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Supreme Court rules federal contract workers must submit to background checks

By Robert Barnes
Washington Post Staff Writer
Wednesday, January 19, 2011; 5:51 PM

It is reasonable and proper for the federal government to perform background checks of those who work under government contracts, a unanimous Supreme Court ruled Wednesday.

The court rejected a challenge from contract workers that their privacy rights were violated by open-ended questions about them or detailed queries about past drug use. The court said it was proper to extend to contractors the kind of background checks federal workers undergo.

"Reasonable investigations of applicants and employees aid the government in ensuring the security of its facilities and in employing a competent, reliable workforce," Justice Samuel A. Alito Jr. wrote for his colleagues. He said it did not matter whether the workers were employed by the government or were contract workers.

"The government's interest as 'proprietor' in managing its operations . . . does not turn on such formalities," Alito wrote.

The challenge came from 28 scientists and engineers at the Jet Propulsion Laboratory in Pasadena, Calif. It is run by the California Institute of Technology under a contract with NASA.

Since 1953, it has been mandatory for all potential federal civil service workers to undergo background checks. The 9/11 Commission recommended that the checks be extended to contract workers as well, and the longtime workers at the JPL faced an October 2007 to submit to the background checks.

They went to court instead, and the U.S. Court of Appeals for the 9th Circuit granted them an injunction. It said a question about drug treatment and counseling went too far. The judges were also concerned about the open-ended questions on a form given to an applicant's references.

But the Supreme Court said the questions were reasonable and there were adequate safeguards to ensure the information was not released.

It said the federal government had ample reason to extend the background checks to contract workers such as those at the JPL, which tests technology for space travel and other important NASA missions.

"This is important work, and all of it is funded with a multibillion-dollar investment from the American taxpayer," Alito wrote.

Questions about drug use and treatment are pertinent, Alito wrote, because the government "seeks to separate out those illegal-drug users who are taking steps to address and overcome their problems."

Open-ended reference questions, he said, are common in both private and public employment.

Even though the opinion was unanimous--Justice Elena Kagan was recused, since as solicitor general she had asked the court to take the case - there was considerable disagreement within the majority.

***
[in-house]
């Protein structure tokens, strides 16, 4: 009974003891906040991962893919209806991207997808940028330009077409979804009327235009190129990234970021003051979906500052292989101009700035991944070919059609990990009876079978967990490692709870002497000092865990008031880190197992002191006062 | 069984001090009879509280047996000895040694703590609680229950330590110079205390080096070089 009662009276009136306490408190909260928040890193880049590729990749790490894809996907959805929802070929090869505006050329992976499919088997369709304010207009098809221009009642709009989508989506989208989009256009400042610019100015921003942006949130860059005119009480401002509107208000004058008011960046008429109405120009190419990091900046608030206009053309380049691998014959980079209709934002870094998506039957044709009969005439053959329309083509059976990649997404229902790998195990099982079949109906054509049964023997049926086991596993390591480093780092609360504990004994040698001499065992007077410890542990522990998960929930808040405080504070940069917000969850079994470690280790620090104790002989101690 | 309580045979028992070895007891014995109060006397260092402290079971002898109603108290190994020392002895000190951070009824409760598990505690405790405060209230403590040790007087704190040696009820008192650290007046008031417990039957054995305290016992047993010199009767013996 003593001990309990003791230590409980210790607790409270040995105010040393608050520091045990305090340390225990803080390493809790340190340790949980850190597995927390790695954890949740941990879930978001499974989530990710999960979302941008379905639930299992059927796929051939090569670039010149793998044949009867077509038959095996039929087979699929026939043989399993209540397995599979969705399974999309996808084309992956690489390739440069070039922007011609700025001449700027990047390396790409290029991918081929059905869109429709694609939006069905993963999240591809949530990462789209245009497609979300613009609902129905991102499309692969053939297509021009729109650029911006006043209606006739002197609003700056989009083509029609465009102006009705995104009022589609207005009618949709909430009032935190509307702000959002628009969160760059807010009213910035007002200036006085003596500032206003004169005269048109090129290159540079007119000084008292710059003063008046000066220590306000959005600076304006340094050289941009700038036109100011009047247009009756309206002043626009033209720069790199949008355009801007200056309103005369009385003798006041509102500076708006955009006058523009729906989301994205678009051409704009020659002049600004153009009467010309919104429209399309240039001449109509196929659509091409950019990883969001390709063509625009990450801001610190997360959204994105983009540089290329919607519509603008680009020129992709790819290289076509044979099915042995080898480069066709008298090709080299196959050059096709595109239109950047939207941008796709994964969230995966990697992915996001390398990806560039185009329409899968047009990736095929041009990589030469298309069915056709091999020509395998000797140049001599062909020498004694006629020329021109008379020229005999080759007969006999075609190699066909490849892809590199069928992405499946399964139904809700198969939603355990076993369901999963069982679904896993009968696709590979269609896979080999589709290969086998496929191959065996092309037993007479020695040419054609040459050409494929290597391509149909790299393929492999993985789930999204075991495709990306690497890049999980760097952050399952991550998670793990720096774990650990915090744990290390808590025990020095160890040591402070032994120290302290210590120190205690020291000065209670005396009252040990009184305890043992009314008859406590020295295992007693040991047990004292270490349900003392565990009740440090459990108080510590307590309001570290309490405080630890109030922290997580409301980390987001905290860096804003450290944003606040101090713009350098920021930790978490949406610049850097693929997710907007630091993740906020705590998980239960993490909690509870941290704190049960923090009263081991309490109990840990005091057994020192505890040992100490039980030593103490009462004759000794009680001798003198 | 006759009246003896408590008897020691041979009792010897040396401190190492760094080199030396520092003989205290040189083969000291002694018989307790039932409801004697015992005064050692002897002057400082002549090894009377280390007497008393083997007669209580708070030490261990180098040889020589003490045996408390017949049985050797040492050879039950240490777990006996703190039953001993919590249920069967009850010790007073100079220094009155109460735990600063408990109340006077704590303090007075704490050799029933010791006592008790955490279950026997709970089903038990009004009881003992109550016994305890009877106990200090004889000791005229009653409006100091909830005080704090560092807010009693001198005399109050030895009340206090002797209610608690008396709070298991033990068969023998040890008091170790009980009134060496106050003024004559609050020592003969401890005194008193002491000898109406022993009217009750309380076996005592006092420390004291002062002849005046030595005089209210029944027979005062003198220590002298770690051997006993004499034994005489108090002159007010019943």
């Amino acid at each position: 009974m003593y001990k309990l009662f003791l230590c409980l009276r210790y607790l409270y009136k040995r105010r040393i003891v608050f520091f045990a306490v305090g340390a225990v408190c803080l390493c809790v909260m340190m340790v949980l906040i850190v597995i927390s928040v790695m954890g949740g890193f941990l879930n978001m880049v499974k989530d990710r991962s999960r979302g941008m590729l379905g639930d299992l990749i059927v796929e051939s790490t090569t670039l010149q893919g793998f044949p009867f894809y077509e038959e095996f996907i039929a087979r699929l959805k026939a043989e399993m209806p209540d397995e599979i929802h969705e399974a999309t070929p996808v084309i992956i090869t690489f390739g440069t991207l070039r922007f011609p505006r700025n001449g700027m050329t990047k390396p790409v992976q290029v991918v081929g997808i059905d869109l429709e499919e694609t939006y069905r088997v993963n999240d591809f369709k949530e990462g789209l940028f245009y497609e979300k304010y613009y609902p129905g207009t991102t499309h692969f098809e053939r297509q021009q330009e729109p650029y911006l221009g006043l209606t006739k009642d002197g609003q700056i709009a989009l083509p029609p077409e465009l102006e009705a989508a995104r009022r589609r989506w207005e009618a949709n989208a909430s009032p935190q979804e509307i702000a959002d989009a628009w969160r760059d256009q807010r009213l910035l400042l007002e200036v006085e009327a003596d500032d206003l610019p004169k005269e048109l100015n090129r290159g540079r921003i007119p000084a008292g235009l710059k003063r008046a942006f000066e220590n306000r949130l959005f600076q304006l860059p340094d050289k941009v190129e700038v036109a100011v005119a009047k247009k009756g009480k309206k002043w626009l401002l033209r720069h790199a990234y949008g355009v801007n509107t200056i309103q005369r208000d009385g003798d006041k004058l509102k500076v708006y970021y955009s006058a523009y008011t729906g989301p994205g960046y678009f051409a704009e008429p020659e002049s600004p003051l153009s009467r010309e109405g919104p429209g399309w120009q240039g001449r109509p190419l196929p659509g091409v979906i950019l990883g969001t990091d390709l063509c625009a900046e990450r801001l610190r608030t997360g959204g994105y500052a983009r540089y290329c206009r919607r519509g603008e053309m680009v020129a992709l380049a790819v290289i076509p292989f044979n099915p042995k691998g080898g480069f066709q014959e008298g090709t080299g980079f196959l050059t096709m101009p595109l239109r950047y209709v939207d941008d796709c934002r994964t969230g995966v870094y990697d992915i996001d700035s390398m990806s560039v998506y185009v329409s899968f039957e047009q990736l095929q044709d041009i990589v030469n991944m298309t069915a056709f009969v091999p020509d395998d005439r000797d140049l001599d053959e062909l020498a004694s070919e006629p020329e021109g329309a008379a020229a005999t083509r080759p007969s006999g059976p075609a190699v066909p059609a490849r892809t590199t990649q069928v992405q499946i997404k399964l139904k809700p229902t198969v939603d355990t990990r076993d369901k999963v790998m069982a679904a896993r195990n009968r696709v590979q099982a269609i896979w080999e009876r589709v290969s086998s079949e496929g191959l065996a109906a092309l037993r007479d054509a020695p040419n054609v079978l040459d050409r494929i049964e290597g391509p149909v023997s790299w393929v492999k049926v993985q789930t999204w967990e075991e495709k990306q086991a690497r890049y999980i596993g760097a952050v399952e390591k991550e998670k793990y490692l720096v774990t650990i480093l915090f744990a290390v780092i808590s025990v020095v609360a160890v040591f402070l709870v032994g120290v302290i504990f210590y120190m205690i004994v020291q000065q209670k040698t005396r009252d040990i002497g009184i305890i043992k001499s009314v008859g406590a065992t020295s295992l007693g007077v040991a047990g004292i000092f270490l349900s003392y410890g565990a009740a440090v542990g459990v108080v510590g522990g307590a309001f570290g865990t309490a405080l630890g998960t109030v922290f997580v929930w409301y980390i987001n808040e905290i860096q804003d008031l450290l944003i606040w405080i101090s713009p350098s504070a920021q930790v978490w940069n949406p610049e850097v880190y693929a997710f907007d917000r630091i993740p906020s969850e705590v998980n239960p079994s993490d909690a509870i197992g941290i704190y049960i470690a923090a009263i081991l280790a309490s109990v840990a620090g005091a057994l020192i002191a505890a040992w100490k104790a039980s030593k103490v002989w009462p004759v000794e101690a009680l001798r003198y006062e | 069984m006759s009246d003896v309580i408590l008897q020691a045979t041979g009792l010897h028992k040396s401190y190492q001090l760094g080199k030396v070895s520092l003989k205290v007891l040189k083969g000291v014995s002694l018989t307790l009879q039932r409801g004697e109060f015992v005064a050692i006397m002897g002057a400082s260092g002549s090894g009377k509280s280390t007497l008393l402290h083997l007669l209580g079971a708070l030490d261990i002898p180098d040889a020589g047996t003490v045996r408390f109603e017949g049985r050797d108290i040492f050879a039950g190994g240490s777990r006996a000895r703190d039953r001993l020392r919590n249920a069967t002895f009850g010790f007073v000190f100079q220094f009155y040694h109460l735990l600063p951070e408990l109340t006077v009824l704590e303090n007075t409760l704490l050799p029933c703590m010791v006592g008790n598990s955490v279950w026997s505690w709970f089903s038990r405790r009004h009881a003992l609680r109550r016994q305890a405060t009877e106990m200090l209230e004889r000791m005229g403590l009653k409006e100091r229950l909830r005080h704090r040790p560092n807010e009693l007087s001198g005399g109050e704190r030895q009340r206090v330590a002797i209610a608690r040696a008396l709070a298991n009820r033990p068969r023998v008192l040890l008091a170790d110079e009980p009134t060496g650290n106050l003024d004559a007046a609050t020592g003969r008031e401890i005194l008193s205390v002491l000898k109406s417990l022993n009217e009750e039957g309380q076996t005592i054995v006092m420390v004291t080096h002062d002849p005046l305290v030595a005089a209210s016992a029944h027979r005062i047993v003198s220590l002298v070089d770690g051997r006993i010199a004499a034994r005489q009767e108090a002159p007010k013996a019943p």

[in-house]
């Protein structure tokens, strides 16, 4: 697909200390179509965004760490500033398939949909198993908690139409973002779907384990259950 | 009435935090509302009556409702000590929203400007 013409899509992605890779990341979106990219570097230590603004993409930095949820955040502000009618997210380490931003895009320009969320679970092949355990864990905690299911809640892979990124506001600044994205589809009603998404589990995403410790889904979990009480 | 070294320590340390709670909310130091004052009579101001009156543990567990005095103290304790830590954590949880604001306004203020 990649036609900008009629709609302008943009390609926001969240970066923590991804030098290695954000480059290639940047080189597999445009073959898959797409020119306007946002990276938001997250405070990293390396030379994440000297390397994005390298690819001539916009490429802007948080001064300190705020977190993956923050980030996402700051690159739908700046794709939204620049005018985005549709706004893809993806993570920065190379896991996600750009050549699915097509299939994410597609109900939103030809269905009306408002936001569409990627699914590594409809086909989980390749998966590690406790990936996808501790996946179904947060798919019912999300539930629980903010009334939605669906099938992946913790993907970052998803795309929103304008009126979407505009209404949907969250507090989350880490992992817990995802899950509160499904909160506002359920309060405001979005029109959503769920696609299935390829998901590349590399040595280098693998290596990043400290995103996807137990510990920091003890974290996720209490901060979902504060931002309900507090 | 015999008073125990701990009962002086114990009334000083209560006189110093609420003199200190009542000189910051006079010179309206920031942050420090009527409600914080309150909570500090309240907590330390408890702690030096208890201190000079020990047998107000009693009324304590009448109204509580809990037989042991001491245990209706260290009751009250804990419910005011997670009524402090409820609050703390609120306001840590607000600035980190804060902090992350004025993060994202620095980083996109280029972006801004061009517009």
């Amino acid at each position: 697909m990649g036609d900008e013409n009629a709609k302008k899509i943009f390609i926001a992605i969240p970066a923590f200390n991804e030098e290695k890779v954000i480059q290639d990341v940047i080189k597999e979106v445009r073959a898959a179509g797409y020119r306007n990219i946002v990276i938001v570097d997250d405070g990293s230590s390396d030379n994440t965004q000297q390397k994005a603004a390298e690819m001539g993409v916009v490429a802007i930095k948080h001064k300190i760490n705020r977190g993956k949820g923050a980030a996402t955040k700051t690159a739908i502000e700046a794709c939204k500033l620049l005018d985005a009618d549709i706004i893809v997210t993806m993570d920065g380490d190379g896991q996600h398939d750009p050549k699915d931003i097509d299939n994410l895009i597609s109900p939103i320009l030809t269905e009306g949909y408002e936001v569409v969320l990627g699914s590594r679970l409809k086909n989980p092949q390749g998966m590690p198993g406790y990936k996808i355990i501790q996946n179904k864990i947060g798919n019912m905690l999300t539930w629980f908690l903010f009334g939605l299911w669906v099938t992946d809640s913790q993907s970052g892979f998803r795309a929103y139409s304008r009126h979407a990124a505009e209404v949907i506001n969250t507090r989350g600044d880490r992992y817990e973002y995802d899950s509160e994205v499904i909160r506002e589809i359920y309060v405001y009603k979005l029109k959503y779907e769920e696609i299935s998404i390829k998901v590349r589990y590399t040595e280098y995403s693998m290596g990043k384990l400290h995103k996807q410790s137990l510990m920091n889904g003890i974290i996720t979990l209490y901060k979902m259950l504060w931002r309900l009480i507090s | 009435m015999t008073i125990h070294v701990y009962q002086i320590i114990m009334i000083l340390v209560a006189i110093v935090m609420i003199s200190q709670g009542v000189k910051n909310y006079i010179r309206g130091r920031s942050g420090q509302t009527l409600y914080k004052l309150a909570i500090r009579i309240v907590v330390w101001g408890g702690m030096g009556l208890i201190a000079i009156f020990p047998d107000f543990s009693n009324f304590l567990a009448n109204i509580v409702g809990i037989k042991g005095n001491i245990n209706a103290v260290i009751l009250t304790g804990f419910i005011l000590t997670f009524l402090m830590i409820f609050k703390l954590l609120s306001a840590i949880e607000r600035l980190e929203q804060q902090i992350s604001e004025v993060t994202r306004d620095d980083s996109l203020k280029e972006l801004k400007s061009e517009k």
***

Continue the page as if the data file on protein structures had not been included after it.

Alito wrote that in ruling the background checks did not violate a constitutional right to "informational privacy," the court was assuming such a right existed. Justices have referenced such a right in cases since the 1970s, but at oral arguments in October, Justice Anthony M. Kennedy acknowledged it remains "somewhat ill-defined or undefined."

Justice Antonin Scalia wrote a scathing concurrence in the case's outcome, joined by Justice Clarence Thomas.

Scalia said it would be "farcical" to believe that "a right deeply rooted in our history and tradition bars the government from ensuring that the Hubble telescope is not used by recovering drug addicts."

But he and Thomas would have decided the case by declaring flatly that the Constitution does not contain a right to informational privacy, and he castigated the other justices for not examining the question.

Scalia said lawyers for the scientists did not include in their briefs a constitutional reference for the right.

"To tell the truth, I found this approach refreshingly honest," Scalia wrote. "One who asks us to invent a constitutional right out of whole cloth should spare himself and us the pretense of tying it to some words of the Constitution."

Alito wrote in the majority opinion that the Supreme Court in two cases in 1977 referred "broadly to a constitutional privacy 'interest in avoiding disclosure of personal matters.' "

Since neither the scientists nor the government had challenged the notion of privacy rights, Alito said, it was unnecessary for the court to make a decision about their constitutional grounding.

The case is NASA v. Nelson .

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